9. Donald Pay 2020-03-19 13:30

    Generally, I’ll vote for the Democratic candidate, because that’s where I am ideologically, but I have voted for Republicans. My vote is not automatic, and it comes only after due diligence. I study positions. I go to forums, though not as much recently. I generally know who I’m voting for on the top of the ticket weeks in advance, but I don’t completely decide the undercard until a day or two before the election. That is what most people do, by the way.

    Wisconsin is a purple state. When I moved here, the Republicans were sane, middle-of-the-road Tommy Thompson types, more or less like what South Dakota’s legislative Democrats are. It wasn’t much of a stretch for me to at least consider Republican candidates then. Since Scott Walker, that’s changed, but I still give the Republican candidates a shot at convincing me.

  10. Debbo 2020-03-19 15:01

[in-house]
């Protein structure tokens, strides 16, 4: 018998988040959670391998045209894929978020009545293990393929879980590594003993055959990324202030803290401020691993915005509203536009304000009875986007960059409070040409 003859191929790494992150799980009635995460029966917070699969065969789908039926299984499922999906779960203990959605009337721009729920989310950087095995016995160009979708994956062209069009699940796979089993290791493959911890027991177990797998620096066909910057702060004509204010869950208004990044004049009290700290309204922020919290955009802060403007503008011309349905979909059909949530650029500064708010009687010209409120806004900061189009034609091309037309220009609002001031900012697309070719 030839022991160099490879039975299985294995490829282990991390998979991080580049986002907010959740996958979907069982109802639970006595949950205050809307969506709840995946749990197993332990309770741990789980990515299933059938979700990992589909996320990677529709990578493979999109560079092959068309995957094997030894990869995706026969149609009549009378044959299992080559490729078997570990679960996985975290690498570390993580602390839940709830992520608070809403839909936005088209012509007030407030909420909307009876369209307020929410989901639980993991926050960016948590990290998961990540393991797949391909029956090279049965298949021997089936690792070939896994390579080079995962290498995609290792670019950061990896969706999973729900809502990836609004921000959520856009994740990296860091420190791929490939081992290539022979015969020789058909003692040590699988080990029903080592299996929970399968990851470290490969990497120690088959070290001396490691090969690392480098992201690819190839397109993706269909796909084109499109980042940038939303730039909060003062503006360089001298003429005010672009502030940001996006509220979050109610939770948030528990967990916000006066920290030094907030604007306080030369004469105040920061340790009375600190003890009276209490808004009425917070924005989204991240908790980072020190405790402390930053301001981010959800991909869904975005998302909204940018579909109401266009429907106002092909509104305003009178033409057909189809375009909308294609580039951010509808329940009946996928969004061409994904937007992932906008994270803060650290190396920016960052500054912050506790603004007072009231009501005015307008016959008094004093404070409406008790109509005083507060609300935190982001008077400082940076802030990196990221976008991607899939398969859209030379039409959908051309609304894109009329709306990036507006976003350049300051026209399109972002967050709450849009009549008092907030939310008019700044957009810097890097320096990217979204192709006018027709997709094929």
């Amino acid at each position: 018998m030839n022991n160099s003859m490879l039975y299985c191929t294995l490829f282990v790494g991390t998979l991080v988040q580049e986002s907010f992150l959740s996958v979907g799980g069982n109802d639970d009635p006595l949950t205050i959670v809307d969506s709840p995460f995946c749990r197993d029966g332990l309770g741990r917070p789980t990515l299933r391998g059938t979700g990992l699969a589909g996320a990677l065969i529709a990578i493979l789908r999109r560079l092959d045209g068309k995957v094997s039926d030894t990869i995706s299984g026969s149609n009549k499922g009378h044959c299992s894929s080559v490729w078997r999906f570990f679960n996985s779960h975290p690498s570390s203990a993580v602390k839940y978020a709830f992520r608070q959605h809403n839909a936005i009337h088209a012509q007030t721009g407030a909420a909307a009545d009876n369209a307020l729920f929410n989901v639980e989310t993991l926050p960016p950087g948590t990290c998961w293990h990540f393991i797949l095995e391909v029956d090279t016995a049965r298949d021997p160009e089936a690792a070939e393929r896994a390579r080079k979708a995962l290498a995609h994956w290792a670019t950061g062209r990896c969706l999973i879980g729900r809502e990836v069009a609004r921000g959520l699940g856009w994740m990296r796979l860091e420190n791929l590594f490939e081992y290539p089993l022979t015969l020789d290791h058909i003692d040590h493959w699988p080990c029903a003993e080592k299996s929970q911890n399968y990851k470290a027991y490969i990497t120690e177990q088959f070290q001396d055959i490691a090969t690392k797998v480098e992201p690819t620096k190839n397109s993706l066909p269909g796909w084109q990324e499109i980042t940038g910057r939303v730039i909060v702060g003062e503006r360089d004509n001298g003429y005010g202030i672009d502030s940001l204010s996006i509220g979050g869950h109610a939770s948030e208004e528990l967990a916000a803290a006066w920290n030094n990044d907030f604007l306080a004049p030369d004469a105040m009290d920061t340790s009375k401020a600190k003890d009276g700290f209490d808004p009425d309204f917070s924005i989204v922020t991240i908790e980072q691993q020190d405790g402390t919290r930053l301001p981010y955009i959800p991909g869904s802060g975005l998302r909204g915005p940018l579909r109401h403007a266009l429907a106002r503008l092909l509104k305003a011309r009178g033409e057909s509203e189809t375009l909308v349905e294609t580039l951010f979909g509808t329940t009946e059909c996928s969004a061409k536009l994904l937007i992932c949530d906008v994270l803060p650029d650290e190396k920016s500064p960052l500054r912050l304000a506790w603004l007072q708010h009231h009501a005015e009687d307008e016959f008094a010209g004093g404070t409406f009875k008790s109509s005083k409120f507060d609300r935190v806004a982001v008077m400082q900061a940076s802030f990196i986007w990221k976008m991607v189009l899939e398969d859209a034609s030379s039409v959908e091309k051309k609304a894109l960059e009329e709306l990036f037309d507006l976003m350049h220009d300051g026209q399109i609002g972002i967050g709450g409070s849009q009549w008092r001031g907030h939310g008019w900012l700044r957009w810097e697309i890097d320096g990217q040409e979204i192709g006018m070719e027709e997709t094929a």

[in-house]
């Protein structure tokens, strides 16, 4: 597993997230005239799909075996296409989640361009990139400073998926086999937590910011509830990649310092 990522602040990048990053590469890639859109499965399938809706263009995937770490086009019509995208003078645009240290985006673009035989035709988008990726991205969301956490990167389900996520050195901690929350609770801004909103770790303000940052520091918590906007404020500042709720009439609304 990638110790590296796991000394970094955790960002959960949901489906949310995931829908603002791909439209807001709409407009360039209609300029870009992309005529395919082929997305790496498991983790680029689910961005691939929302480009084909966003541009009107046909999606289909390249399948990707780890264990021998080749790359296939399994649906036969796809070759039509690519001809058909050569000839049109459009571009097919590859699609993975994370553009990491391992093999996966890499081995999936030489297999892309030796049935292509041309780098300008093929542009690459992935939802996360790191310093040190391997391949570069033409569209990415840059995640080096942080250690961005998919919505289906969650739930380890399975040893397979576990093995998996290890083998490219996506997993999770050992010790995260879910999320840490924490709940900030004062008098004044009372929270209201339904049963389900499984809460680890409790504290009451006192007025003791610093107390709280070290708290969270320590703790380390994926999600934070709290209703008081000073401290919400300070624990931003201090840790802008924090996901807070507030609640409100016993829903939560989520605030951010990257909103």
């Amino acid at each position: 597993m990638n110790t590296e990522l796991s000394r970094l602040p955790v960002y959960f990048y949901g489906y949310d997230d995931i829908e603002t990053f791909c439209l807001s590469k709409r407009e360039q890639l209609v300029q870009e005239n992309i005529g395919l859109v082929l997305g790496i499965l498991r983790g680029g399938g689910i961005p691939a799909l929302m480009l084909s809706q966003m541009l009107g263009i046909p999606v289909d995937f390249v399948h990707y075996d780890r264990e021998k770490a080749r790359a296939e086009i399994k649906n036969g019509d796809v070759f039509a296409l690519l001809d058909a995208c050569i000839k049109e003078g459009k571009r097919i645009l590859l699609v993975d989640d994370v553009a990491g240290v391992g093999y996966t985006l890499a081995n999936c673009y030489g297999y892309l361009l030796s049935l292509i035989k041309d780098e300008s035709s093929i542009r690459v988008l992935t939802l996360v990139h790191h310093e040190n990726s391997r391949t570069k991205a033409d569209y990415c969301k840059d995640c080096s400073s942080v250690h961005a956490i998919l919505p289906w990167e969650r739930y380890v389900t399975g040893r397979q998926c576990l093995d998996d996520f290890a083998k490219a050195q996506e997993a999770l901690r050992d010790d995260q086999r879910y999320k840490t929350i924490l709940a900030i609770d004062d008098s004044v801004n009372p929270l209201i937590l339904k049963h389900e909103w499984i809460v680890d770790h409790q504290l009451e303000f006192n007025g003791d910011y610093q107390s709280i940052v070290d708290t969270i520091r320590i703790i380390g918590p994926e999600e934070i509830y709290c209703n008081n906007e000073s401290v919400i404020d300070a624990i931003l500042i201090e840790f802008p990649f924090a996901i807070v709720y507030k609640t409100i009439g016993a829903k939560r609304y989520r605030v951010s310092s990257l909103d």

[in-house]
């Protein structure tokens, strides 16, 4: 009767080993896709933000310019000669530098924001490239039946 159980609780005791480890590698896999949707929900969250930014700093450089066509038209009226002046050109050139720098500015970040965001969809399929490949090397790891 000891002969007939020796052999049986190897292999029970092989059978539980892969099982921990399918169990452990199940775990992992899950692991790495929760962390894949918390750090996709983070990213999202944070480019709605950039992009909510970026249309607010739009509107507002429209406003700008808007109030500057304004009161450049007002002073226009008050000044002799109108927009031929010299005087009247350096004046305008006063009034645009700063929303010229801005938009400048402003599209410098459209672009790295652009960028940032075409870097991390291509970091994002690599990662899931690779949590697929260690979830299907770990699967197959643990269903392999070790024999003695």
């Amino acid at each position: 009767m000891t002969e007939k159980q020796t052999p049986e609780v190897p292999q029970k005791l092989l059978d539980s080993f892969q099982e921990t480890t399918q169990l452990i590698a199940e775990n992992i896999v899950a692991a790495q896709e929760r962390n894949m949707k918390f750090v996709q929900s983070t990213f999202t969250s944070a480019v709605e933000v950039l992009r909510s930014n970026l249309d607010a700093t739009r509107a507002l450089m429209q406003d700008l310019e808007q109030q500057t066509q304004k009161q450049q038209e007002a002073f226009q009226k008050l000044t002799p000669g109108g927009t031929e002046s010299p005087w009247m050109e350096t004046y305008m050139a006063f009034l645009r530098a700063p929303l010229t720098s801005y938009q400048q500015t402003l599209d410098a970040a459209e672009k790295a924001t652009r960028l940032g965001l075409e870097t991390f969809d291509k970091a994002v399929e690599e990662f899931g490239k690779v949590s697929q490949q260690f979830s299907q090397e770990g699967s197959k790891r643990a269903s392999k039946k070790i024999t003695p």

Tangentially related, Dr. Heather Cox Richardson has begun offering a weekly video on US History as her part of helping others get through this. Her first one was today and I caught the last half or so of it. She’s very engaging and I enjoyed the quick overview today, her first effort.

    I found it via FB, where I follow her. It’s not on YouTube yet, but will probably show up soon.

    At the end she described the Democratic Party as having moved slightly Left and the GOP way far Right. She waved her arm completely out of camera range Right.

    Dr. HCR may be on Instagram or other media. I don’t know. Anyway, based on the first one today, I recommend her weekly videos for inquiring minds.